And though it is described as a brushed-back fleece, this midlayer has none of the crinkling or rustling sound that you might experience with similar products. It is completely silent as you move around the course.

I think it will work at its best during the early spring and autumn when conditions can change swiftly but where we’re yet to see the worst of the cold weather. I would also utilise it, though, as part of a winter clothing package. I’ll be interested to see if the SensorWarm experience proves a little too warm when the mercury starts to rise.

Ping Elevation Midlayer review: The 19th hole

Not only did I look the part in the clubhouse, but I’ve also found this is the perfect piece of clothing to consider in more social occasions too. I’d happily put this on if I was popping out somewhere but didn’t want to be burdened with a coat. I tested the Danube colour scheme but, in my opinion, the Navy is even more fetching.

I’ve got a love-hate relationship with golf clothing and the washing machine. There are some things that even a cold cycle just seems to shrink, click, or destroy, but thankfully, the Ping Elevation Midlayer comes through with flying colours.

There hasn’t been a nick in sight. It has held its shape really well and, while it’s not promising to be crease resistant, mine has yet to go near an iron.

Around £80 seems to be the going rate for a top-quality midlayer, at present, and you can feel confident that you’ll get plenty of wear for your cash. Overall, it’s an impressive garment. It performs well on the course, looks great, and is equally stylish in the clubhouse too.

Ping Elevation Midlayer: The Details

Fit: True to Size/Small/Larger

Comfort: 9/10

Value for Money: 8/10

Sizes: Small through XXXL

Colour options: Navy, Pearl Grey, Danube

Available: Now

RRP: £80

More info: Ping website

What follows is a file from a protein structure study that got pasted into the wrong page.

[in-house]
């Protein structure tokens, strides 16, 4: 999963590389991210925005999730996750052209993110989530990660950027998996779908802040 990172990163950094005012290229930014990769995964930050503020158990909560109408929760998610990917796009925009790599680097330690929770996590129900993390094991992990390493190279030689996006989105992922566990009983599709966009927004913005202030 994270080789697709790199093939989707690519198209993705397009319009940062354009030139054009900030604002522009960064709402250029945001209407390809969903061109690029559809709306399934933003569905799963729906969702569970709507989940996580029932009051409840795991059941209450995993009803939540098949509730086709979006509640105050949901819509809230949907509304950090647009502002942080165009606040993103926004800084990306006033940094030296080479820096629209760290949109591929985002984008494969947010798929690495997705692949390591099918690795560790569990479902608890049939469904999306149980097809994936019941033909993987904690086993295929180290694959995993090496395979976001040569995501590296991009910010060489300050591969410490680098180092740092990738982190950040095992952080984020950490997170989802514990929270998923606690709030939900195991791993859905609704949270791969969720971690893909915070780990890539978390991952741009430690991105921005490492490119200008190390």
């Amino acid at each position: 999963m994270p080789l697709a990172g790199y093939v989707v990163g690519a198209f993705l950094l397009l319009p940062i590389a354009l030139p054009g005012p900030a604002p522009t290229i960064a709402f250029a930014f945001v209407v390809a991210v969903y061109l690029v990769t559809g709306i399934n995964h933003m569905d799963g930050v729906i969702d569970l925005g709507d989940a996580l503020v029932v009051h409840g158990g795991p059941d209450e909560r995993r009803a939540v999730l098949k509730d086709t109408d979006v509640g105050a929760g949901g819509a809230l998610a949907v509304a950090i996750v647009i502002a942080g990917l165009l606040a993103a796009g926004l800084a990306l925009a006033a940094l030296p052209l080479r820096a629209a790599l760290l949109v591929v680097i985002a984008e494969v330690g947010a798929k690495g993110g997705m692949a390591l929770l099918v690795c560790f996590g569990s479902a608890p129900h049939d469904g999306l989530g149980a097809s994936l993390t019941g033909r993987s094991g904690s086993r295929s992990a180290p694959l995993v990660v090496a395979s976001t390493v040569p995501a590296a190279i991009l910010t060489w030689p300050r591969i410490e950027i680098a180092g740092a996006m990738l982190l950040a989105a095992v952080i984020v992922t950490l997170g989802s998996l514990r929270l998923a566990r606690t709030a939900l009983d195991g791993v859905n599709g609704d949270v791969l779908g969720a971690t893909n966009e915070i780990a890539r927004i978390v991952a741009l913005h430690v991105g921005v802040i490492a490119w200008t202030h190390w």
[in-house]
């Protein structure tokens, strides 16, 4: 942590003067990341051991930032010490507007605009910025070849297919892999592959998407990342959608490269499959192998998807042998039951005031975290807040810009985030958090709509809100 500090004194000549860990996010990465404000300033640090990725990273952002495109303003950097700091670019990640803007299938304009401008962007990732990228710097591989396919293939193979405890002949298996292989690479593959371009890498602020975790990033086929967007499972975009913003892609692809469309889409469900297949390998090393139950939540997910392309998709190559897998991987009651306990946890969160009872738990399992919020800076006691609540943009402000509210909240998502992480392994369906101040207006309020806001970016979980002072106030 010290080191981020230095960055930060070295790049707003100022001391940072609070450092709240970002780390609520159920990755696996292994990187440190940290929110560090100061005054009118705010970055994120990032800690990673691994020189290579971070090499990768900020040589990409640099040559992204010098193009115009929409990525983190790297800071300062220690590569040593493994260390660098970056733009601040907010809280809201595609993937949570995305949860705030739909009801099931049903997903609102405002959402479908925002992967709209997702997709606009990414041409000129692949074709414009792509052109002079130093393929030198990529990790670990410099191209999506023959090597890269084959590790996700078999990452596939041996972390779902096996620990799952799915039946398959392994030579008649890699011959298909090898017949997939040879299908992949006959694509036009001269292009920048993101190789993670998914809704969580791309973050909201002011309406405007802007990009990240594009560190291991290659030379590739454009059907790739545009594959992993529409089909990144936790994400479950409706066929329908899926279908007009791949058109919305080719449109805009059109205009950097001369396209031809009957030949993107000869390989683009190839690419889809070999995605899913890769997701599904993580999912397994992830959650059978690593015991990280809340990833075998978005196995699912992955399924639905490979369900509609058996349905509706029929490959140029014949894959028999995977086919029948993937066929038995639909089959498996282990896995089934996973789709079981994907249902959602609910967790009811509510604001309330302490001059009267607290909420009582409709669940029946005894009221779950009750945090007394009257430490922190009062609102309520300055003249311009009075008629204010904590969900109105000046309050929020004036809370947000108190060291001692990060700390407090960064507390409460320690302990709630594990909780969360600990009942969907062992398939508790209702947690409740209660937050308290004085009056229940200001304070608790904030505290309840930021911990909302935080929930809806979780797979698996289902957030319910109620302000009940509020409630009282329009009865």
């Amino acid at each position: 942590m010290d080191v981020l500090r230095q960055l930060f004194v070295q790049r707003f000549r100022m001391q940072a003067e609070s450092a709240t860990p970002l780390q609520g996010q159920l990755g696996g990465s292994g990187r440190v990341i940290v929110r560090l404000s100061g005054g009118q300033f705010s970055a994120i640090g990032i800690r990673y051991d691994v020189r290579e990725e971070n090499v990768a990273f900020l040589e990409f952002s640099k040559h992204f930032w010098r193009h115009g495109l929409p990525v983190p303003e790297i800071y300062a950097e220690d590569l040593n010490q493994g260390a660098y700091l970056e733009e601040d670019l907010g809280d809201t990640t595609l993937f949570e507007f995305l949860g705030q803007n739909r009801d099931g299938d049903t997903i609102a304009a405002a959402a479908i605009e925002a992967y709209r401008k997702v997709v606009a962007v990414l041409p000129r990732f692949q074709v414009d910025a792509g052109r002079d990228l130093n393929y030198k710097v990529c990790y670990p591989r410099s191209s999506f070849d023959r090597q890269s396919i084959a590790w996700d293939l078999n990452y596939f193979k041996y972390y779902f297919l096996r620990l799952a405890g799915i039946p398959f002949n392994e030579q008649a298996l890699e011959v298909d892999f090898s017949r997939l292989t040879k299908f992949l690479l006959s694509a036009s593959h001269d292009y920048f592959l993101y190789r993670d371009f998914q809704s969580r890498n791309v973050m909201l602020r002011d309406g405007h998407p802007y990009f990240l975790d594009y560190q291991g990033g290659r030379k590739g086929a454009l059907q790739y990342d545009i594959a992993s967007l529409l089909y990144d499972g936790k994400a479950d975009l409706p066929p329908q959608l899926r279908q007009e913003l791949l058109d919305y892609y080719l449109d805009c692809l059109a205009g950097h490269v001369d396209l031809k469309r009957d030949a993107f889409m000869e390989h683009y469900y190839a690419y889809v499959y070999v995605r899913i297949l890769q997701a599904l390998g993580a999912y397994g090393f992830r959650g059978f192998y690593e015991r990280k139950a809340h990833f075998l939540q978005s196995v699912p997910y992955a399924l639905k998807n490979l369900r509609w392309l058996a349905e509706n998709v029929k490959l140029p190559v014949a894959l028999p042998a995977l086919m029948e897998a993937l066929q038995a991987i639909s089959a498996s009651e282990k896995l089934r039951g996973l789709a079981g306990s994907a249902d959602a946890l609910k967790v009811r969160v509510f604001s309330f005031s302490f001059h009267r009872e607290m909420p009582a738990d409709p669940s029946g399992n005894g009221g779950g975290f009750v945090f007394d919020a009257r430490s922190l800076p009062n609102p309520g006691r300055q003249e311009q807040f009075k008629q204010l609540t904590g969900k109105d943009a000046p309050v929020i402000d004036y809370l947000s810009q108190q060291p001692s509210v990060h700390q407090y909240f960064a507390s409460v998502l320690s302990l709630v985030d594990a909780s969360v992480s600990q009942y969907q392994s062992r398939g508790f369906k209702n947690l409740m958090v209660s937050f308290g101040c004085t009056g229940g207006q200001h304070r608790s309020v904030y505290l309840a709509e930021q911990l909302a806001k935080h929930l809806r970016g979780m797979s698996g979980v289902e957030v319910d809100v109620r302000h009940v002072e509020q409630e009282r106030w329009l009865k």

Buy now.

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Steve Carroll

Steve Carroll

A journalist for 25 years, Steve has been immersed in club golf for almost as long. A former club captain, he has passed the Level 3 Rules of Golf exam with distinction having attended the R&A's prestigious Tournament Administrators and Referees Seminar.

Steve has officiated at a host of high-profile tournaments, including Open Regional Qualifying, PGA Fourball Championship, English Men's Senior Amateur, and the North of England Amateur Championship. In 2023, he made his international debut as part of the team that refereed England vs Switzerland U16 girls.

A part of NCG's Top 100s panel, Steve has a particular love of links golf and is frantically trying to restore his single-figure handicap. He currently floats at around 11.

Steve plays at Close House, in Newcastle, and York GC, where he is a member of the club's matches and competitions committee and referees the annual 36-hole scratch York Rose Bowl.

Having studied history at Newcastle University, he became a journalist having passed his NTCJ exams at Darlington College of Technology.

What's in Steve's bag: TaylorMade Stealth 2 driver, 3-wood, and hybrids; TaylorMade Stealth 2 irons; TaylorMade Hi-Toe, Ping ChipR, Sik Putter.